Use of, and plans to use, electricity net metering are spreading around the country driven by a pressing need to modernize and upgrade the nation’s electricity grid in the face of forecast increases in demand and an equally urgent drive to reduce carbon dioxide and greenhouse gas emissions. Moreover, net metering is a key element of efforts to build a Smart Electrical Grid, which in and of itself may be one of the largest generators of power and cost savings, as well as catalysts for increasing use of renewable energy sources.
More than 35 states currently offer net metering programs. In addition to enabling electricity suppliers to better manage and increase the efficiency of power generation and distribution, net metering is considered to be among the best ways of providing incentives for consumers to invest in renewable energy generation.
Able to turn backwards, net meters enable customers to offset their electricity consumption over a billing period by putting surplus electricity they don’t use or generate themselves back into the grid. In return customers receive retail prices for their electricity surplus. In contrast, programs that entail installation of a second meter to measure electricity that flows back to the provider typically credit customers’ accounts at a below market rate, according to the Dept. of Energy Office of Energy Efficiency and Renewable Energy’s Green Power Network.
Advanced Meter Infrastructure & Home Area Networks
Demand for advanced electricity meters with embedded wireless sensor networks (WSNs) will grow from a few thousand units in 2004 to 1.5 million this year, according to an ON World report based on a survey of nearly 100 utilities.
ON World researchers found that 3/4 of the utilities surveyed are using or planning to use Automated Meter Reading (AMR) within the next 18 months. Nearly half of deployments involve advanced metering infrastructure (AMI) with two-way communications. Some 46% are planning a demand response program with dynamic pricing options.
“While most of the revenues at this time are for smart meters, Home Area Network (HAN) applications and devices that interoperate with these advanced meters have enormous developer potential,” Mareca Hatler, ON World’s Director of Research stated in a media release.
The HAN market may reach 276 million devices in 2012, according to forecasts for two-way AMI enabled electric meters and the average number of HAN devices to be deployed per household, according to ON World’s research.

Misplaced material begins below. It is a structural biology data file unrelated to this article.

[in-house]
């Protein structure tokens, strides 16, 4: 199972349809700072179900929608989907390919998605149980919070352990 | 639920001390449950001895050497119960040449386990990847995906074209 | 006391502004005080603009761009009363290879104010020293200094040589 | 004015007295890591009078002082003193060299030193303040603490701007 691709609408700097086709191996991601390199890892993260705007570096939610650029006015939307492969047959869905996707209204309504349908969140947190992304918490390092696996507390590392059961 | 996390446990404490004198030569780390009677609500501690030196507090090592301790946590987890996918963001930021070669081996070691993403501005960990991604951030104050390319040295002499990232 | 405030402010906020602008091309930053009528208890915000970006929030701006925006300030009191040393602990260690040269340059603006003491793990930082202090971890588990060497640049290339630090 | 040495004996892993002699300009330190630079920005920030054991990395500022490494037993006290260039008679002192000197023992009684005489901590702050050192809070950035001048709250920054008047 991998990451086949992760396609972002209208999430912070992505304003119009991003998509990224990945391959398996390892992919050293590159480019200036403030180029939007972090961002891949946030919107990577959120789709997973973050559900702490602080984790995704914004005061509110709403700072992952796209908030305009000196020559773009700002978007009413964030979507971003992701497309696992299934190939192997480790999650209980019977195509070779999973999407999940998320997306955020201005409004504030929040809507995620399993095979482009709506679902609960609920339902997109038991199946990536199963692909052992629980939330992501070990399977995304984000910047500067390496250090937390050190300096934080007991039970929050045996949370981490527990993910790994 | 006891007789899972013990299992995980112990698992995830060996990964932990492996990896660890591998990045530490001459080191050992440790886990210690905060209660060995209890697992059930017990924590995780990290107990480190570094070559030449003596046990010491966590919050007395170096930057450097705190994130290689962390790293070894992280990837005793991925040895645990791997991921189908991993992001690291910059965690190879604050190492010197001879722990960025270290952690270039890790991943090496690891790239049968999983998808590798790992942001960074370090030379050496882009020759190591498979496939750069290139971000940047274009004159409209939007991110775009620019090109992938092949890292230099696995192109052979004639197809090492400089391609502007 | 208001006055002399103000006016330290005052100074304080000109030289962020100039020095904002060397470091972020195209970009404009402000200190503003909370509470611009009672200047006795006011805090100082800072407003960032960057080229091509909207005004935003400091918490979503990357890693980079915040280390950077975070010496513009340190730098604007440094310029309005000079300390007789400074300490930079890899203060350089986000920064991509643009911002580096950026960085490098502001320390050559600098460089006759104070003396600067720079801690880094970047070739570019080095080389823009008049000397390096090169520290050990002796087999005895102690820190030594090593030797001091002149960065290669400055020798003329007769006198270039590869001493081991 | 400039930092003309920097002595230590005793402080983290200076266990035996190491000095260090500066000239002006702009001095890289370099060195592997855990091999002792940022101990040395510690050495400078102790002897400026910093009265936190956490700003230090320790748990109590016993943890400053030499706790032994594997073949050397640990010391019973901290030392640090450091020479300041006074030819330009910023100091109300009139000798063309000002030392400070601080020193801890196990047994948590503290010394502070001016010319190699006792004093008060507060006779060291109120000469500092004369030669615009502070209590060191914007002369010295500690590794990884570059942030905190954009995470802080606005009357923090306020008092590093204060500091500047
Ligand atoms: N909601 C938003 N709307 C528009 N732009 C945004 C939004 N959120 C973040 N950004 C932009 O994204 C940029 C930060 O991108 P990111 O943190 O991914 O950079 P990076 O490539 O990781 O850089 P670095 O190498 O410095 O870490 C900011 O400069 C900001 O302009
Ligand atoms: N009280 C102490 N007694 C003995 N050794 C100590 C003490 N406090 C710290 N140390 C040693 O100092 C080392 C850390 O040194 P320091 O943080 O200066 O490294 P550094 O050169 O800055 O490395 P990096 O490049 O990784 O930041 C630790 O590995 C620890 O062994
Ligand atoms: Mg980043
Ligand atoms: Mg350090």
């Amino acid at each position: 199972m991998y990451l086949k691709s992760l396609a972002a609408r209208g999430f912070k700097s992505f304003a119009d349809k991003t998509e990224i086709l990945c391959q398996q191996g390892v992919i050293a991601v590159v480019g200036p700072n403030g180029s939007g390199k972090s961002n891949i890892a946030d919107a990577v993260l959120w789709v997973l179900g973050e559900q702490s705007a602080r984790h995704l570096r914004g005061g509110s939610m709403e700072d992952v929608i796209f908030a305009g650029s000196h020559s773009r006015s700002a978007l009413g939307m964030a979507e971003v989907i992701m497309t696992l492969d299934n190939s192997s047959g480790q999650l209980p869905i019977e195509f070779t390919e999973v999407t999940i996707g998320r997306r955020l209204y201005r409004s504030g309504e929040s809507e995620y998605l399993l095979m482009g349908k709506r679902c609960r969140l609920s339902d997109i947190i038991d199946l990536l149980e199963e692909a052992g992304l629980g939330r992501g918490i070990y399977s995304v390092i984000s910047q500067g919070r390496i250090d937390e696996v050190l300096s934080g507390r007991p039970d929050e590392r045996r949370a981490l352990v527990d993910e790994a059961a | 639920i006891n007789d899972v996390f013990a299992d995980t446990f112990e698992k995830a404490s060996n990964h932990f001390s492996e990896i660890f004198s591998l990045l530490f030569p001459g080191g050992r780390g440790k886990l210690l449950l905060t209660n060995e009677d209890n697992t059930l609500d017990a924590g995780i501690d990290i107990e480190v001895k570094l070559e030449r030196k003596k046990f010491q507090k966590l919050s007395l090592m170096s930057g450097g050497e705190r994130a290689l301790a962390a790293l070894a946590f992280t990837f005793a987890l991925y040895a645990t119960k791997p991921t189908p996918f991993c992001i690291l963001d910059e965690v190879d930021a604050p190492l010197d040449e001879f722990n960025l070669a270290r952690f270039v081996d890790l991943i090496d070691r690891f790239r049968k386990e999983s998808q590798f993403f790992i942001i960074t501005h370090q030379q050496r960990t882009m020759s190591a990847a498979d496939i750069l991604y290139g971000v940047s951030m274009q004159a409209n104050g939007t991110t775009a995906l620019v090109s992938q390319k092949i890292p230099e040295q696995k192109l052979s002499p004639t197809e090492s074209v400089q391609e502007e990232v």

This is bringing together utilities and wireless sensor network technology developers together in an effort to develop an industry-wide standard that ensures interoperability and backwards compatibility. “Utilities are working together with vendors such as Itron, Cellnet+Hunt, Comverge and Tendril Networks to create a ZigBee AMI profile that will leverage several years of development on the recently completed ZigBee Home Automation Profile. The ZigBee AMI profile is expected to be completed in early 2008,” according to ON World.
Building a Smart Grid
Instituting net metering nationwide is an integral element of plans to re-build and modernize the country’s aging electricity grid. “Each year 131 million electricity customers (nearly every household and business) pay about $247 billion in electric revenues, at an average price of about 7 cents per kilowatt-hour. Demand for electricity is projected to grow 40 percent by 2030, which in turn will likely increase prices,” Jay Birnbaum, senior vice-president and general counsel of the Current Group LLC testified in June before the Senate Committee on Commerce, Science and Transportation’s Subcommittee on Science, Technology and Innovation.
“That is why Smart Grid is crucial – it offers a cost-effective way to increase the amount of electricity available through greater efficiency and network reliability. In other words, a megawatt saved is even better than a megawatt generated because it costs less and because such efficiency-captured electricity is as at least as clean as solar, wind or other renewable energy resources.”
Power outages and “blink of the eye” power quality disruptions cost U.S. businesses $100 billion per year or more, according to the Electric Power Research Institute (EPRI). “Smart Grid can immediately increase the efficiency of businesses nationwide by providing utilities with real-time actionable intelligence about their networks that can be used to prevent such costly disruptions,” Birnbaum maintained.
He noted that 40% of energy consumed in the U.S. is used to produce electricity, the quality and importance of which is being made increasingly apparent in an increasingly integrated global economic system driven by high and rising energy and environmental costs.
Building a Smart Grid can reduce U.S. electricity consumption up to 10% by 2020 and hence lead to a 25% reduction in CO2 emissions, according to Birnbaum. “It should be considered a renewable energy resource in its own right – after all, the cleanest power of all is power you do not have to use due to captured efficiencies…Increased efficiency of existing distribution and consumption equates to making additional power available at lower costs and with less environmental impact. Such efficiencies reduce the need for constructing new generation plants and associated transmission facilities. Smart Grids can provide the communications and monitoring necessary to manage and optimize a portfolio of distributed and renewable energy resources.”